... it is thought to strengthen and comfort the heart very much, and also to withstand poison, as also to be good against pestilent Agues, being taken any way. Fuchsius hath written, That being drunk with wine it bringeth down the terms, and the fume thereof expelleth the secundine or after-birth.

But the leaves of the herb are hotter; for there is in them a certain biting, but by reason of the moisture joined with it, it doth not by and by show it self; by means of which moisture they mollify the belly, and procure solubleness if it be used as a pot-herb....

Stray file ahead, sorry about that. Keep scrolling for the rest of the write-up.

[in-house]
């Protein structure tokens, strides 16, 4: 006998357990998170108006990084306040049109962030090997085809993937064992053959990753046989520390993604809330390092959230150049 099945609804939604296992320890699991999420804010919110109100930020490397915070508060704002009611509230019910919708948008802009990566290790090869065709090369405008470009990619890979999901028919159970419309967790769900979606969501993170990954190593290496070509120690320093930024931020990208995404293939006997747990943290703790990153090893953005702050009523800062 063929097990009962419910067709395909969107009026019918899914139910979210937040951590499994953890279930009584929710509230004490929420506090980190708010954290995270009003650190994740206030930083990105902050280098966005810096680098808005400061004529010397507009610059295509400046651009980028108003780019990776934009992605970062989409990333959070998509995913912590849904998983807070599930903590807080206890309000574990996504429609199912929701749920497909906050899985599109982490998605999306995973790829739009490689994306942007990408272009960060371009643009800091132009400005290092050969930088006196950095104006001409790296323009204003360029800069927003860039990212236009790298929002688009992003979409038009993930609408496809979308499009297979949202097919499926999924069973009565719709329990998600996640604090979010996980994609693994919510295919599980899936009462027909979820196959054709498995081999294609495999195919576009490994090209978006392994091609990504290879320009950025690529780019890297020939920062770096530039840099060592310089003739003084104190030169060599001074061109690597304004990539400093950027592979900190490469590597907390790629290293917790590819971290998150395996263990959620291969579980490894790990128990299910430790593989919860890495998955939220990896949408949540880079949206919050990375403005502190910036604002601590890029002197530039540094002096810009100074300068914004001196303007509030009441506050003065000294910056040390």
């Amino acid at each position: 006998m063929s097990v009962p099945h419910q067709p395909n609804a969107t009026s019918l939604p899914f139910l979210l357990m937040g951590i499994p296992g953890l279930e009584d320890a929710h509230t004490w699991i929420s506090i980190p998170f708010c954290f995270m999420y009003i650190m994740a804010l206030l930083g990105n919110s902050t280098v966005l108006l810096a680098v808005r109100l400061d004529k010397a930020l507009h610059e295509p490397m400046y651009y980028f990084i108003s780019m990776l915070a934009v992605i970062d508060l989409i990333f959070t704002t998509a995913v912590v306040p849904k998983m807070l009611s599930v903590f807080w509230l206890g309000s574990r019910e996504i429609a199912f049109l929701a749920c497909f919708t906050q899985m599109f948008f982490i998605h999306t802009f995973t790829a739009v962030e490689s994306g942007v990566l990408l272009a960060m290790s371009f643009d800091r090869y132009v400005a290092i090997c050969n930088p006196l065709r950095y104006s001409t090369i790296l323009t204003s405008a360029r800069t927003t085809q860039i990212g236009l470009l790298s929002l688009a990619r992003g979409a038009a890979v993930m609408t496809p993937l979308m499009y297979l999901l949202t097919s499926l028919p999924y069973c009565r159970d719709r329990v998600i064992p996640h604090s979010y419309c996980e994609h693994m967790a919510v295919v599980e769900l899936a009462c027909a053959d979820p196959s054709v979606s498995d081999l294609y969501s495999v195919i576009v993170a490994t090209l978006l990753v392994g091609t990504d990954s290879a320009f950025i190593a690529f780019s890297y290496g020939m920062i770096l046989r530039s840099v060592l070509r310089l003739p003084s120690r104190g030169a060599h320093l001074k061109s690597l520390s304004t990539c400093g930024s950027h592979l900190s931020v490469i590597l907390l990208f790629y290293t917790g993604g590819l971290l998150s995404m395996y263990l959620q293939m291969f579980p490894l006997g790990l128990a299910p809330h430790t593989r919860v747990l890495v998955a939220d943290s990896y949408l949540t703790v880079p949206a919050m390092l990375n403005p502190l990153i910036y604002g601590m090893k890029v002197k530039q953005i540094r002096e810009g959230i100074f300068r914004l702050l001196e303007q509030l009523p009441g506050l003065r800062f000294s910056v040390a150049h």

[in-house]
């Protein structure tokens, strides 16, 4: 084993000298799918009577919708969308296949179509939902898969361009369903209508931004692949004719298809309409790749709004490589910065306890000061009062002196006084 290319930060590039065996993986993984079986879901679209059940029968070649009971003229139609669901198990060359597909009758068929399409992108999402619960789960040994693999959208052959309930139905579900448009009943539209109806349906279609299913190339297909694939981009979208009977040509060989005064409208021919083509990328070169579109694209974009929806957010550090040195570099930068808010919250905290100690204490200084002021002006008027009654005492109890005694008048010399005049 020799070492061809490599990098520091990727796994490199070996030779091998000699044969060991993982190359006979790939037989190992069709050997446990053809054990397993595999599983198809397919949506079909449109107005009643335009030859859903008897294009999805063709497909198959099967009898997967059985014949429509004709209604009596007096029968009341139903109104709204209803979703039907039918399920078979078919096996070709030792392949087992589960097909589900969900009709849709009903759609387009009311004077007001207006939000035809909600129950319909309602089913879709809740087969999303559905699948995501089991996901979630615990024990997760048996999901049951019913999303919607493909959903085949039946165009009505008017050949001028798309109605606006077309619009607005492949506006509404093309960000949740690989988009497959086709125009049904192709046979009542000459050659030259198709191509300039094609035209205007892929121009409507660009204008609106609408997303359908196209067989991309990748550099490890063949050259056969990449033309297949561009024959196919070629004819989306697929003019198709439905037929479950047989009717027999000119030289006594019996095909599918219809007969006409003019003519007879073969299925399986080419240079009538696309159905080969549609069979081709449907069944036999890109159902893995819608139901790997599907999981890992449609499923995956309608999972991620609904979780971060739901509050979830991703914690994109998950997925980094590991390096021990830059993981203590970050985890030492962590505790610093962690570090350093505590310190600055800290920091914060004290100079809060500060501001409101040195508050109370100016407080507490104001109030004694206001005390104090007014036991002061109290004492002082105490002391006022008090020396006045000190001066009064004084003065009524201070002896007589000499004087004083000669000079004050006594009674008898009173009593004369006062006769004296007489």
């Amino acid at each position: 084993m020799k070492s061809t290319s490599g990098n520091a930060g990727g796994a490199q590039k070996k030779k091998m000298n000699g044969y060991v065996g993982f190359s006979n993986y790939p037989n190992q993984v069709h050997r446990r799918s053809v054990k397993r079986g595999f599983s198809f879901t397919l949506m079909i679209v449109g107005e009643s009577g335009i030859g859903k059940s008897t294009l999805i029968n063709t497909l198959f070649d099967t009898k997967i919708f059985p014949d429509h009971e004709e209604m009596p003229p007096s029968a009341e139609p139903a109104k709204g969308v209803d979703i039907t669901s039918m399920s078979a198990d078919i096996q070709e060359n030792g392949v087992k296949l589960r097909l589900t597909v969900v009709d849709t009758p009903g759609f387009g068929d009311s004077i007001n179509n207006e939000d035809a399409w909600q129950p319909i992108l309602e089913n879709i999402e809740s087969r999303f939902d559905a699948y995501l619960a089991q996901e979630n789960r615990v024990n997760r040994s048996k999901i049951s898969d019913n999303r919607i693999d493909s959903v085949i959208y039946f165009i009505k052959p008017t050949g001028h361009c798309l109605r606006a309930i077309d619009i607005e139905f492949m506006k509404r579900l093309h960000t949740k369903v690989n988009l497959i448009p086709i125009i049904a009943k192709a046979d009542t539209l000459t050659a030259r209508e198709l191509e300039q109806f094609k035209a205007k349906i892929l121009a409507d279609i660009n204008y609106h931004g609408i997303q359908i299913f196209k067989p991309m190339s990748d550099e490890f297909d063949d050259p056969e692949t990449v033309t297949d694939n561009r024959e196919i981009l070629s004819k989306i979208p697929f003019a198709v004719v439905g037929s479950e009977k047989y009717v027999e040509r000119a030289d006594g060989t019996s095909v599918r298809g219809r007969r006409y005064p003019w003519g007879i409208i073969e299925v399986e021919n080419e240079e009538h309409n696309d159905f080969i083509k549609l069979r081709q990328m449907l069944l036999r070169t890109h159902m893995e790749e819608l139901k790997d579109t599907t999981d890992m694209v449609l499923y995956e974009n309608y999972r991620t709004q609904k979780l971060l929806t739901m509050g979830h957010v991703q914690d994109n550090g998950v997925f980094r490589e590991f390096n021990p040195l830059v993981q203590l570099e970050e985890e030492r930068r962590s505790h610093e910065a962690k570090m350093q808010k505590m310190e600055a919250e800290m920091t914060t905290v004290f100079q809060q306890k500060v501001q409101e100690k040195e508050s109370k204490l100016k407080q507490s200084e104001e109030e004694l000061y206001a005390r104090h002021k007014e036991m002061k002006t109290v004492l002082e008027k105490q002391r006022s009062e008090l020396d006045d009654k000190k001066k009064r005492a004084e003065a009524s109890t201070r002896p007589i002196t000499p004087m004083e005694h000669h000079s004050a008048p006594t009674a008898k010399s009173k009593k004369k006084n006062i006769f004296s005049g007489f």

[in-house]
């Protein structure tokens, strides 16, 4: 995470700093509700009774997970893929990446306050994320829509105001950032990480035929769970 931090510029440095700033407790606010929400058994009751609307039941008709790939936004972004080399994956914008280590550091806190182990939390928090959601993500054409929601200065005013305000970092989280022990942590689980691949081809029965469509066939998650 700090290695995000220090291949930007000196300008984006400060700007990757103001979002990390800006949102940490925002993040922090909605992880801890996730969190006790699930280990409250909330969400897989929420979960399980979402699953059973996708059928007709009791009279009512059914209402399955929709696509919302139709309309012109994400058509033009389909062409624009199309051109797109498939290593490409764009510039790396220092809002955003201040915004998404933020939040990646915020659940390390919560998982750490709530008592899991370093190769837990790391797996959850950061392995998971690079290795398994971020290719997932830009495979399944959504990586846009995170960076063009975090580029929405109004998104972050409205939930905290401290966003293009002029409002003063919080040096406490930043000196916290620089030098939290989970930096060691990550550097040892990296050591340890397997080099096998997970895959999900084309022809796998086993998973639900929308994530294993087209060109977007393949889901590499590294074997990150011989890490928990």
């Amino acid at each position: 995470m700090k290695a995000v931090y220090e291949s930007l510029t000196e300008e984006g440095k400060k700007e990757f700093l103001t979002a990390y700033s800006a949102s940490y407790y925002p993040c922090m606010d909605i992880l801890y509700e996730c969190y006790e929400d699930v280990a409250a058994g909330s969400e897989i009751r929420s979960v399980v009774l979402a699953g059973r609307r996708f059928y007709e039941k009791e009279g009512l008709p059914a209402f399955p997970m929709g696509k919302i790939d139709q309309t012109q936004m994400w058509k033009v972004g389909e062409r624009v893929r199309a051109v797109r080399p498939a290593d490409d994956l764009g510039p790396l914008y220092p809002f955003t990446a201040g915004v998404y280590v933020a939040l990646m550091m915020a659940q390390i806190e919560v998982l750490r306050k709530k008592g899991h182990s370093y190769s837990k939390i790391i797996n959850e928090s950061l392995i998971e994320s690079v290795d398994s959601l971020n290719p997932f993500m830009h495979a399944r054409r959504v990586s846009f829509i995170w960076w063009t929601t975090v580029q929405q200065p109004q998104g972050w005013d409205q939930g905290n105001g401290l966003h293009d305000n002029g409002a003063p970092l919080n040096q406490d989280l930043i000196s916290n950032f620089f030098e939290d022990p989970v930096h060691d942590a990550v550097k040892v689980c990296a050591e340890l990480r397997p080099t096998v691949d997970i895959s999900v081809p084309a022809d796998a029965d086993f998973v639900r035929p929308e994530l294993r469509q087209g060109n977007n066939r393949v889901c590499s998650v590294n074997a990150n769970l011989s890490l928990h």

The flowers and leaves of Marigolds being distilled, and the water dropped into red and watery eyes, ceaseth the inflammation, and taketh away the pain.

Conserve made of the flowers and sugar taken in the morning fasting, cureth the trembling of the heart, and is also given in time of plague or pestilence, or corruption of the air.

The yellow leaves of the flowers are dried and kept throughout Dutchland against Winter, to put into broths, in Physical potions, and for divers other purposes, in such quantity, that in some Grocers of Spice-sellers houses are to be found barrels filled with them, and retailed by the penny more or less, insomuch that no broths are well made without dried Marigolds.

Gerard, p. 741.

Köhler, 61. Courtesy of the Missouri Botanical Garden.

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